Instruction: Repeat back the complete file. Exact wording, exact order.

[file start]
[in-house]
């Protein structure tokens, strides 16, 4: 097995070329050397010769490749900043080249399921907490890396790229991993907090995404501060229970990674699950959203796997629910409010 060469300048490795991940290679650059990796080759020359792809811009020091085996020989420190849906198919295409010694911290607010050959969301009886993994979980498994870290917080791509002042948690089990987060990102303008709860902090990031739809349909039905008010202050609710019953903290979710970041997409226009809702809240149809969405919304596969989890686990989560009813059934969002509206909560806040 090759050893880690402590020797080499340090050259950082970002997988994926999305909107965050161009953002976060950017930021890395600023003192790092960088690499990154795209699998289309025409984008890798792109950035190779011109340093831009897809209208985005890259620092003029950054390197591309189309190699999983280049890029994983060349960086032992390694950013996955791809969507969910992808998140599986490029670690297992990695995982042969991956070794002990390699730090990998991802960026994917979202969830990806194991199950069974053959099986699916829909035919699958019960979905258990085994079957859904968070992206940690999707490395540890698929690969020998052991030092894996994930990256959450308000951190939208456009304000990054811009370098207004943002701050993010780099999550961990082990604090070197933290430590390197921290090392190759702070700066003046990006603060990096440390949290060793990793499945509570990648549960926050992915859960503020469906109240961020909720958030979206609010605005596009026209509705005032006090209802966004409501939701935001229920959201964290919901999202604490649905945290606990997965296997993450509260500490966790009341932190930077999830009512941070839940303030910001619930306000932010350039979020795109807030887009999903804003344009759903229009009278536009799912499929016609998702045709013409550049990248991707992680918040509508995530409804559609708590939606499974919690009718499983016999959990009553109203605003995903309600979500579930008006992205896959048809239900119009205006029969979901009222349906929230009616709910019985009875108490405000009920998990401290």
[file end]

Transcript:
[in-house]
């Protein structure tokens, strides 16, 4: 097995070329050397010769490749900043080249399921907490890396790229991993907090995404501060229970990674699950959203796997629910409010 060469300048490795991940290679650059990796080759020359792809811009020091085996020989420190849906198919295409010694911290607010050959969301009886993994979980498994870290917080791509002042948690089990987060990102303008709860902090990031739809349909039905008010202050609710019953903290979710970041997409226009809702809240149809969405919304596969989890686990989560009813059934969002509206909560806040 090759050893880690402590020797080499340090050259950082970002997988994926999305909107965050161009953002976060950017930021890395600023003192790092960088690499990154795209699998289309025409984008890798792109950035190779011109340093831009897809209208985005890259620092003029950054390197591309189309190699999983280049890029994983060349960086032992390694950013996955791809969507969910992808998140599986490029670690297992990695995982042969991956070794002990390699730090990998991802960026994917979202969830990806194991199950069974053959099986699916829909035919699958019960979905258990085994079957859904968070992206940690999707490395540890698929690969020998052991030092894996994930990256959450308000951190939208456009304000990054811009370098207004943002701050993010780099999550961990082990604090070197933290430590390197921290090392190759702070700066003046990006603060990096440390949290060793990793499945509570990648549960926050992915859960503020469906109240961020909720958030979206609010605005596009026209509705005032006090209802966004409501939701935001229920959201964290919901999202604490649905945290606990997965296997993450509260500490966790009341932190930077999830009512941070839940303030910001619930306000932010350039979020795109807030887009999903804003344009759903229009009278536009799912499929016609998702045709013409550049990248991707992680918040509508995530409804559609708590939606499974919690009718499983016999959990009553109203605003995903309600979500579930008006992205896959048809239900119009205006029969979901009222349906929230009616709910019985009875108490405000009920998990401290």